Antecedents of smartphone purchasing behaviour amongst South African Generation Y students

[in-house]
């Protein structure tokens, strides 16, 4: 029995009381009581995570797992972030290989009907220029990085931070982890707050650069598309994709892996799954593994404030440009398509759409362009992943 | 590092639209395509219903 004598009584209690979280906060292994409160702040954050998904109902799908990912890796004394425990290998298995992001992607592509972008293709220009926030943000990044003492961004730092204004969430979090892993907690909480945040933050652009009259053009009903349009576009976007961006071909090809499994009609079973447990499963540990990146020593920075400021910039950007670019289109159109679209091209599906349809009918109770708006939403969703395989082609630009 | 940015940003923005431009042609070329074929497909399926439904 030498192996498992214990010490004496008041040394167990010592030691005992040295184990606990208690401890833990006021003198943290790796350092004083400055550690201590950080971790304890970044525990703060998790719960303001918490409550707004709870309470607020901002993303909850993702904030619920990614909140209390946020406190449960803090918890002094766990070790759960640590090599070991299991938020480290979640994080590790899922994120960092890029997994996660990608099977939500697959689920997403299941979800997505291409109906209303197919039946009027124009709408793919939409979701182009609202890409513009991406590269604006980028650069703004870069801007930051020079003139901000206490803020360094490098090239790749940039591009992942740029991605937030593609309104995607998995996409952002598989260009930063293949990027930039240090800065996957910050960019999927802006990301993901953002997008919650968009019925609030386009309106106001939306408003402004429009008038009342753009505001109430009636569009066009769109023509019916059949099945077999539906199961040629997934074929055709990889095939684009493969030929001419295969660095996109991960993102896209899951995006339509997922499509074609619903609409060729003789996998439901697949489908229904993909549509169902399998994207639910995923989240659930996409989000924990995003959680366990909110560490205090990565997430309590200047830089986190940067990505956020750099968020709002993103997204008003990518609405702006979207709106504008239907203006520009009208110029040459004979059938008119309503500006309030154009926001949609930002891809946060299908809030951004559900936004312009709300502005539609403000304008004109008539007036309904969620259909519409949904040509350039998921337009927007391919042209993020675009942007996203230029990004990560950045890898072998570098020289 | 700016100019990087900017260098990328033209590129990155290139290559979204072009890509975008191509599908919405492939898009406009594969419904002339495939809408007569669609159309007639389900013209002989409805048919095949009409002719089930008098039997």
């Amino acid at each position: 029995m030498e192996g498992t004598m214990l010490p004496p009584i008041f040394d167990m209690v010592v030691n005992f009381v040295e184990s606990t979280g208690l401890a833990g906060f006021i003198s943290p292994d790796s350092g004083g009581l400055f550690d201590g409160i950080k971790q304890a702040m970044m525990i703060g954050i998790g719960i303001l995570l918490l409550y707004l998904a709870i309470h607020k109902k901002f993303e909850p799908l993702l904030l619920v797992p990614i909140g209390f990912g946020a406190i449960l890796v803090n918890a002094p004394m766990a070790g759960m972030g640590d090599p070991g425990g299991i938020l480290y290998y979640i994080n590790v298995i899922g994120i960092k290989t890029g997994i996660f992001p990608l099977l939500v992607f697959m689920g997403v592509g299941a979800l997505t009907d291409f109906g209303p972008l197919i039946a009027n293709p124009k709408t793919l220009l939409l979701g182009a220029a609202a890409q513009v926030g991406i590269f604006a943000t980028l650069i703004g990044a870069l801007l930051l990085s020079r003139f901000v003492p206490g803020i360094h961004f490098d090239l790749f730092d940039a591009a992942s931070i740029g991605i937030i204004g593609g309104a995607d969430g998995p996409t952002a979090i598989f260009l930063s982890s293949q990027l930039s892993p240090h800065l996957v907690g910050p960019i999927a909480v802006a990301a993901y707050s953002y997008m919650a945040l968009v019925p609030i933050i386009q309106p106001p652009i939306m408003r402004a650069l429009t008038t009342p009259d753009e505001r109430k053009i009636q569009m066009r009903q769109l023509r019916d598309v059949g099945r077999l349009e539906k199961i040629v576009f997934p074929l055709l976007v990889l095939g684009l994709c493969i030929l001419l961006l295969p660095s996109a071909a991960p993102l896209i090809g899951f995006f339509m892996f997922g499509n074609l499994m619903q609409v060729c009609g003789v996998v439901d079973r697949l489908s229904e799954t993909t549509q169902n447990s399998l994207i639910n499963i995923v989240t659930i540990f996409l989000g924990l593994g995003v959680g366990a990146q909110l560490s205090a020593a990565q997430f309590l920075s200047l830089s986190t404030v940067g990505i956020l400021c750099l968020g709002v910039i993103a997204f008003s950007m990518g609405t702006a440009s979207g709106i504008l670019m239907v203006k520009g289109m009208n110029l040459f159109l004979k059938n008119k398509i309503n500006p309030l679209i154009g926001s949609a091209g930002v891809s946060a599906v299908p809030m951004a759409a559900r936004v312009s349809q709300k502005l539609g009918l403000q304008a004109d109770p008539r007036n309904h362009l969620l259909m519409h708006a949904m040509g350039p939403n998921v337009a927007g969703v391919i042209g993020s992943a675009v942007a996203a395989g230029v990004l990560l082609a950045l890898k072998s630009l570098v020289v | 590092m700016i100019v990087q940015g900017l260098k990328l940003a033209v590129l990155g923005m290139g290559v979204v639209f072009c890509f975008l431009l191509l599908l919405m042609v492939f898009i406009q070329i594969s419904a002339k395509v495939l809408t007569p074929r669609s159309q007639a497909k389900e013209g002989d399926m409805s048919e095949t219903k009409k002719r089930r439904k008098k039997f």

Mobile phones have been around for years, with rapid developments leading to the current generation of smartphones. Smartphones have been the latest technological addition to our daily lives. Several studies have proven a rapid growth in the industry with an increased need to own these devices as a modification to our daily connection and convenience in life. The smartphone industry is very competitive with its common focus being to keep existing customers and convert new ones to their brand. It is vital for each manufacturer to stay ahead or in line with its competitors by providing customers with a range of products that will cater for different needs with the latest technology and competitive pricing. Technology adoption remains one of the defining factors of human progress as the world is becoming increasingly interconnected, both economically and socially, due to the high number of smartphone owners (Poushter, 2016:3). The increase in smartphone usage has amplified research interest in this phenomenon (Mohan, 2014:9). The rapid advance in technology causes firms to operate in increasingly competitive environments full of gradual and radical innovations (Eisdorfer & Hsu, 2011:2). Consequently, smartphone brands have to find ways to gain a competitive advantage. This study focussed specifically on Generation Y students as they are present in the marketplace in great numbers and their purchasing power has an unprecedented effect on the economy (Noble et al., 2009:617). This generation is poised to take over as the largest and most lucrative consumer group for marketers (Hughes, 2008:74). Generation Y understand the power they possess as consumers of digital technologies and they are ready to share their opinions and experiences across various platforms, as they rely on each other to make informed purchase decisions (Gailewicz, 2014). The primary objective of this study was to determine which factors influence South African Generation Y students’ smartphone purchasing behaviour. Adopted scales were used to meet this goal, which measured product features, brand loyalty, brand personality, purchase intention, social influence and dependency. The sampling frame comprised a list of the 26 South African registered HEIs, from which a convenience sample of three HEIs situated in Gauteng province was selected. A non-probability convenience sample of 450 Generation Y students between the ages of 18 and 24 was selected for this study. A self-administered questionnaire was used to gather the required data. After the cleaning process, 429 questionnaires were deemed viable. The collected data was analysed using exploratory factor analyses, a descriptive statistical analysis, a correlation analysis, regression analysis and a two independent-sample t-test. Results showed that the students’ most preferred brand was Apple, followed by Samsung. Respondents also indicated that most of them (32.6%) spend more than 8 hours a day on their smartphones. The regression analysis suggests that smart phone purchasing intention is influenced by product features, brand personality, brand loyalty, social influence and dependency. It is therefore important for brands to find a way to connect with Generation Y consumers. Generation Y students’ have preferences for specific smartphones and they show high intentions of better purchasing decision in the near future. Students are very dependent on these devices for both work and personal use. Furthermore, two independent-sample t-test show that females are more dependent on their smartphones than their male counterparts. The data collected in this study can be used by producers, marketers and mobile operators of smartphone brands. The results will help to better understand the Generation Y cohort and what influences their purchasing decisions of smartphone brands. Consequently, marketing efforts can be altered to influence the buying behaviour of this cohort. Furthermore, researchers conducting similar studies could use these results as a point of reference and for comparison.